Bud Selig, the hand-wringing commissioner of the strike- and steroid era, will be enshrined. We say he’s already got vampire status, so no need for further immortality.
A Bud-Selig-getting-sent-to-the-Hall-of-Fame rant on this site is almost too predictable; it’s so horrible and forced and easy to call it feels like that part in The Empire Strikes Back when Luke somehow makes himself stumble into the carbon freezing chamber, maybe to retrieve Han’s Puka shell necklace, and Vader waves his good hand and says, “All too easy.”
Long-time commissioner Selig, for the record, got in on a supplemental ballot cohort referred to as the The Today’s Game Era committee. Anytime you start naming committees starting with the word “Today” to distract from their implicit obsolescence….
Those writers are tasked with giving a second look to people no longer eligible on the regular annual ballot or figures, like owners and front office folks (please let’s consider a groundskeepers and concessionaires wing if you’re going to go that deep), who may otherwise be overlooked.
This writers’ association committee will review such candidates twice every five years with the next one in 2018.
So Selig sneaks in even though he’s only been out of the game for a year. And true innovators like George Steinbrenner, the owner of the Yankees from 1973 until his death in 2010, as well as deserving players of the Selig era, Mark McGwire, Albert Belle, Harold Baines, Orel Hershiser and Will Clark along with managers Davey Johnson and Lou Piniella got the shaft.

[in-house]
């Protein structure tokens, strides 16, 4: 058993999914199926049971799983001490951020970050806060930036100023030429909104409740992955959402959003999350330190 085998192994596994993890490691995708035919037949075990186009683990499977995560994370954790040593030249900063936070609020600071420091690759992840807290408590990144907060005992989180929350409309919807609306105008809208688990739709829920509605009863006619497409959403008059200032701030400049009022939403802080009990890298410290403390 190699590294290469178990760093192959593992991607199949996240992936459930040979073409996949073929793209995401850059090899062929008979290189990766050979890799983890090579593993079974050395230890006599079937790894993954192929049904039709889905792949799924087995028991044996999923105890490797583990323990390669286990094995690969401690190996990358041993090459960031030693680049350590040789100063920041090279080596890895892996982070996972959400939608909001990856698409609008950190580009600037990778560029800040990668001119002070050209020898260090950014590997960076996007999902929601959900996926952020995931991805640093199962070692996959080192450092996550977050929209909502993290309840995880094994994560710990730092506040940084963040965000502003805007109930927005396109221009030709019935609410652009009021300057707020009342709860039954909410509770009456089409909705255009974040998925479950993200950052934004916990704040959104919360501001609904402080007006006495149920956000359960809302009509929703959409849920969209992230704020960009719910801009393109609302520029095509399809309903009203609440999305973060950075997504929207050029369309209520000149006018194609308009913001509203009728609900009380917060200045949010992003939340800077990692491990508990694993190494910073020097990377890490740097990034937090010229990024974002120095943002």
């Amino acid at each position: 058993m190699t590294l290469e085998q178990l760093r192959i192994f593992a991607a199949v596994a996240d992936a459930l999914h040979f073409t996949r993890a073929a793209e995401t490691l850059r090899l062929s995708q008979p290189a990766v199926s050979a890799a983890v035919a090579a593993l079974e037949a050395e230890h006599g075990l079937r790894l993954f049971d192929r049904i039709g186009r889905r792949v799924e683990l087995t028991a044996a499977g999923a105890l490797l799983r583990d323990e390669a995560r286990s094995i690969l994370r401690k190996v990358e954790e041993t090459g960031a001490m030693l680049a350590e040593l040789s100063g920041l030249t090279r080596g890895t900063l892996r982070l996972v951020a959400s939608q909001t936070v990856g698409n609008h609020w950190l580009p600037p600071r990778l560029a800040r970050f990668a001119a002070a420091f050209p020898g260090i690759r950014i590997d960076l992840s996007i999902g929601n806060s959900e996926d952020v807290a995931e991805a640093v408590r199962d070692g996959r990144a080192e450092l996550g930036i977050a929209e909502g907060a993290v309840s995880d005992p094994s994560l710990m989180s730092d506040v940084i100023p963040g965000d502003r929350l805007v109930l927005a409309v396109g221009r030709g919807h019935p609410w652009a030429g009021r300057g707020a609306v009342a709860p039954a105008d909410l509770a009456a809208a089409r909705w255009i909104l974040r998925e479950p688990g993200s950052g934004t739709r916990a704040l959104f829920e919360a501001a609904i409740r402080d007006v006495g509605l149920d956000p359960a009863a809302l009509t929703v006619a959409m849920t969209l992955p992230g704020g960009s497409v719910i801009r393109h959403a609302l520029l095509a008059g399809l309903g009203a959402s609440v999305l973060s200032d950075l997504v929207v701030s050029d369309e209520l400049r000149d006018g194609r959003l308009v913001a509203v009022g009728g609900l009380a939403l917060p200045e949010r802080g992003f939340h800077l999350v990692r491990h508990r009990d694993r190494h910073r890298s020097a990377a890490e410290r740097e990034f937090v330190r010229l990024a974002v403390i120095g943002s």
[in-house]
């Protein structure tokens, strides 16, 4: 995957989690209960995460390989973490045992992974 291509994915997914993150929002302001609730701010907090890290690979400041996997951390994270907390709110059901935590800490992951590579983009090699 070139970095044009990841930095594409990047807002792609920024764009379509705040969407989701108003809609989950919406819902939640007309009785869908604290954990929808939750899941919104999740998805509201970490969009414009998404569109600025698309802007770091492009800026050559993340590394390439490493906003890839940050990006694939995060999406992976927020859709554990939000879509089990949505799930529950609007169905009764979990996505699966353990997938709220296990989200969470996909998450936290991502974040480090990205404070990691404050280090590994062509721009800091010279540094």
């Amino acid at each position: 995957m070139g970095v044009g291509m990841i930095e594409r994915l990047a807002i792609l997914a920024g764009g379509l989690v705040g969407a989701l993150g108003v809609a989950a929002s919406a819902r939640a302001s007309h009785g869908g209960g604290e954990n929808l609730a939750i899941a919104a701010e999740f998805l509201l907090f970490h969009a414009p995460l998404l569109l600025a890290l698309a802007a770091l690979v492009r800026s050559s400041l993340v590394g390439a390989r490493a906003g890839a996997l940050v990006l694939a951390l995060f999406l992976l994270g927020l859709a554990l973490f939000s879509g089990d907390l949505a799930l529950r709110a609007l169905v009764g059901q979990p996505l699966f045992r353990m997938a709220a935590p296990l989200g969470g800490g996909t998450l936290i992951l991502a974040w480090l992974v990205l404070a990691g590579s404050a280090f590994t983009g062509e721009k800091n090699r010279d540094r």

The McGwire snub seems especially ironic in the context of Selig, but more on that in a second.
Selig, the original owner of the Milwaukee Brewers, ousted then commissioner Fay Vincent in September of 1992 and led the league for more than two decades. A look at those two decades shows on Selig’s watch the sport grew into a $10-billion/year enterprise. But also during that time, baseball took a backseat to the N.F.L., NBA and even NASCAR and college football in fan and revenue growth.
He also almost killed baseball, for good.
Just two years in, Selig’s office stopped the baseball season at precisely 9:45 p.m. PDT on Aug. 11, 1994, ushering in the worst strike in
baseball sports history, no playoffs. No World Series. Baseball has survived two world wars, a Great Depression and a terrorist attack on U.S. soil, but it was called on account of greed from the owners fronted by Selig, the greediest of them all. The strike cost players millions of dollars and management about $1 billion. Games didn’t resume until the following April 25, almost four weeks after an injunction was issued restoring the rules of the expired labor contract.
But much more was lost that year than money. San Francisco Giants third baseman Matt Williams’ opportunity to (cleanly) break Roger Maris’ home run record ended the night of the strike — he had 43. Greats of their day in their retirement seasons, Bob Welch, Lloyd McClendon, and Kevin McReynolds never got a chance to suit up again.